Career Advice

The Science of Successful Organizational Change For Engineers
Anthony Fasano posted on January 18, 2016 |

The following is a summary of Episode 95 of our podcast, The Engineering Career Coach (TECC) Podcast. You can also listen to the show through the player below, the website, or by subscribing on iTunes.

In today’s episode, Paul Gibbons, an expert in change management, talks about how you can implement change leadership in the engineering organization you work for today or the engineering project you’re currently leading.

Here are some key points:

Reasons and expertise do not by themselves add up to a successful change. Paul gives the example of their risk recommendations and cancer research.

Two factors why change doesn’t occur even when there is a known need for change: stakeholders and behavioral change.

What people like and what people feel comfortable with is not sufficient to getting a change to happen.

Resistance is strengthened by the provision of facts.

Choice architecture method – give people the liberty to choose what they want to do but steer their behavior in a way that is beneficial to them or to the organization (make it easy for people to choose the correct behavior). Paul shares the example of people in the cafeteria and 401K.

A fantastic change leader would:

  • Automatically be sharing the vision
  • Providing a big picture context of the change that makes sense to people
  • Resolving internal conflicts between departments or individuals
  • Supporting people through the difficulty of the change transition by helping them build skills or the emotional side of the change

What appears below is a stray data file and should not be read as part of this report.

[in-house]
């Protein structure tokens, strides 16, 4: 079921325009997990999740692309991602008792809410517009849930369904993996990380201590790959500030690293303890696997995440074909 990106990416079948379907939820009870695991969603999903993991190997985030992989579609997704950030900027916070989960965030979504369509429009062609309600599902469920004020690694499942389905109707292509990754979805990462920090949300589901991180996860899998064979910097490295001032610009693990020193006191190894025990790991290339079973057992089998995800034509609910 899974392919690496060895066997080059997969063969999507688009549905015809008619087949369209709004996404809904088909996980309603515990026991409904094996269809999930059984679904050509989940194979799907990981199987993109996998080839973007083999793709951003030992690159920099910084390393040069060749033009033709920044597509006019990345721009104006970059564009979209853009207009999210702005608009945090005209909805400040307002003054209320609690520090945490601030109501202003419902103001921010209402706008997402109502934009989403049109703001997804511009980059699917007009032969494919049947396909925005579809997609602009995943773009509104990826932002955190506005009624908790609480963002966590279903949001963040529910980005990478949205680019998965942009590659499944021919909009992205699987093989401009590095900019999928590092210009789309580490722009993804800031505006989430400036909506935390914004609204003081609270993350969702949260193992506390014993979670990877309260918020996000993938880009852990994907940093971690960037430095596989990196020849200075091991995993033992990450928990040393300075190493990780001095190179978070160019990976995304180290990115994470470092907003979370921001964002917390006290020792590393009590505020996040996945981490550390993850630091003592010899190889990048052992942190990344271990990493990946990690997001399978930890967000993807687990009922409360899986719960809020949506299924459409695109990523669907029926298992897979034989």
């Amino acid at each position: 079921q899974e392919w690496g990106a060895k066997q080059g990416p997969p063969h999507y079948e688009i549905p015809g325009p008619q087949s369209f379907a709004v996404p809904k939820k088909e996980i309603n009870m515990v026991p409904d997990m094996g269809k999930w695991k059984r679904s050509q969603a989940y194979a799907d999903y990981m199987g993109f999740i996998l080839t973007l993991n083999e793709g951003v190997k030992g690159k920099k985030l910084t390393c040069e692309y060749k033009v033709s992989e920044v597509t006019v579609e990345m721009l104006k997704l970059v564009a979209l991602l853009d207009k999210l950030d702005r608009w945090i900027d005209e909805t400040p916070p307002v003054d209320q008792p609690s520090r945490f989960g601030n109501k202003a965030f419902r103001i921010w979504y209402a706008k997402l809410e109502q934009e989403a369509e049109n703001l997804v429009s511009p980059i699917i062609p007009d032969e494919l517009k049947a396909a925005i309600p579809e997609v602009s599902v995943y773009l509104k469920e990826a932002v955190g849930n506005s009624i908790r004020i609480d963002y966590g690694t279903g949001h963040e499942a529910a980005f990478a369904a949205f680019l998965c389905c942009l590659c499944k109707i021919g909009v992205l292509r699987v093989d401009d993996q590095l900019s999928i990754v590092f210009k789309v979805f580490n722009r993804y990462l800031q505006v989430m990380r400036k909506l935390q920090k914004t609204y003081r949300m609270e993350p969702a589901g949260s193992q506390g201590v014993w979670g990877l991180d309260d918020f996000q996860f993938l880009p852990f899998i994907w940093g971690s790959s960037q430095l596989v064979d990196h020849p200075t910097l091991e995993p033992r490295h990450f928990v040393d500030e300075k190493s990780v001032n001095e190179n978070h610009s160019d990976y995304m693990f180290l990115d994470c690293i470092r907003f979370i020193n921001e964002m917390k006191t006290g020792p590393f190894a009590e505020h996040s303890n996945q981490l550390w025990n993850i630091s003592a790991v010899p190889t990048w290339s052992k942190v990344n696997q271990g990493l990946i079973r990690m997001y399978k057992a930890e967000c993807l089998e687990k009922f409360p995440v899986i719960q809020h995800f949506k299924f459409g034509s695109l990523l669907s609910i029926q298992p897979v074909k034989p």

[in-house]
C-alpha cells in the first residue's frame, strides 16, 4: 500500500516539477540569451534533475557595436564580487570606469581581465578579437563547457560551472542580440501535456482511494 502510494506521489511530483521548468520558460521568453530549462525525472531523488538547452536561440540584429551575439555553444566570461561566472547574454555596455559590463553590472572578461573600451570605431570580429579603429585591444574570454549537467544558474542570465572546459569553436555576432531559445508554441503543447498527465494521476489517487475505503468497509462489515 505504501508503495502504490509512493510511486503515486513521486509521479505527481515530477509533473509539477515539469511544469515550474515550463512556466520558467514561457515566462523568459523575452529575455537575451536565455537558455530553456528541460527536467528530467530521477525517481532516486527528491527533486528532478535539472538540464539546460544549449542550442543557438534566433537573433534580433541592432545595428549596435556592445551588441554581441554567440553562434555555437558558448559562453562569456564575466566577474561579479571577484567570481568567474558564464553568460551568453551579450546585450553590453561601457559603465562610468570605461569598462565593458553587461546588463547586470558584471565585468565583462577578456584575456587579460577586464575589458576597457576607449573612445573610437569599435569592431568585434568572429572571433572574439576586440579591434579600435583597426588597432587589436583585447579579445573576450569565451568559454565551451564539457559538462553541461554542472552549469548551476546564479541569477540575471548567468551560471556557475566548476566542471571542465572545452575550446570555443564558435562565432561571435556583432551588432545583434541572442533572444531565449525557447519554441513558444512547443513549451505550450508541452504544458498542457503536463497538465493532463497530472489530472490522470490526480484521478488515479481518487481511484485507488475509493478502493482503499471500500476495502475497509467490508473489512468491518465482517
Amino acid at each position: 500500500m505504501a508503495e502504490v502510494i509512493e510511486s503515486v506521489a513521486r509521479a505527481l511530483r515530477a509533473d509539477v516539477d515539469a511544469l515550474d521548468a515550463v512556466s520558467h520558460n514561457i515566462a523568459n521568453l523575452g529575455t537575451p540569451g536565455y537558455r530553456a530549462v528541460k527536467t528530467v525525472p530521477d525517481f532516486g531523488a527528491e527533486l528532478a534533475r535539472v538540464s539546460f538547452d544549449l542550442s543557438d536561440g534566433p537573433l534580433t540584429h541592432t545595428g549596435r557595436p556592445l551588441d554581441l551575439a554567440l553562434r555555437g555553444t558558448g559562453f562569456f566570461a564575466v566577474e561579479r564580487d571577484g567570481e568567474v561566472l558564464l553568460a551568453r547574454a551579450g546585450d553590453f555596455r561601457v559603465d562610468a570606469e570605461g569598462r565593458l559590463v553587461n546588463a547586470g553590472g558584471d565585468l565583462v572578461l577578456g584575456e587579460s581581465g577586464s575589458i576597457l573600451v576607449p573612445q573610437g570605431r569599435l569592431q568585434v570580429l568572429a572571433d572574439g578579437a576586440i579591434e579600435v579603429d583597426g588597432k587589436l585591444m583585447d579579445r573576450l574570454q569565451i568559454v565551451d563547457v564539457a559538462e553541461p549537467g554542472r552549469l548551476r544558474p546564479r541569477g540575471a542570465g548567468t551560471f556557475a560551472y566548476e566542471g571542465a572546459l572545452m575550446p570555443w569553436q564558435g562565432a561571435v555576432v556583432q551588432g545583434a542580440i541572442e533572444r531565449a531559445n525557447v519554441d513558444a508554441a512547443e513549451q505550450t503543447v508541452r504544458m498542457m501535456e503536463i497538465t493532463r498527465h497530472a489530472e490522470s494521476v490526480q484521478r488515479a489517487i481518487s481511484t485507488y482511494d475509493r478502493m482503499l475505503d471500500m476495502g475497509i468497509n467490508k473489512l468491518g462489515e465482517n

• Understand the sources of the resistance to change
  • Bring their piece of the organization along with the big picture

Change management can be replaced by change capable leaders who are great at getting their organization aligned with the change.

Actions engineering leaders would want to implement in a change program that are likely to increase success:

  • Think carefully how you define the problem (fixing symptoms rather than dealing with root causes)
  • Be honest of your capability to get change to happen particularly the human side of change
  • Think of how you build change agility
  • Think early about stakeholders (think who’s going to be involved and get them involved early on)

Guidelines for the way we think about change:

  • Involve people early to make them feel they are part of the solution
  • Think about how the change looks from their point of view (empathy)

Frequently, the small risks are where the biggest effects are.

Cognitive biases:

  • Zero risk bias – Pretending that a small risk is a zero risk
  • Sampling risk bias – Draw inferences from small samples
  • Confirmation bias – We want to believe that we’re right and try to look for evidence that it is working

What actions should you take to become a change capable engineering leader?

Anthony Fasano, PE, author of Engineer Your Own Success, found success as an engineer at a very early age and now writes and podcasts to help other engineers do the same. Visit Anthony’s website at EngineeringCareerCoach.com to access all of the free engineering career resources he has created to help engineers succeed.

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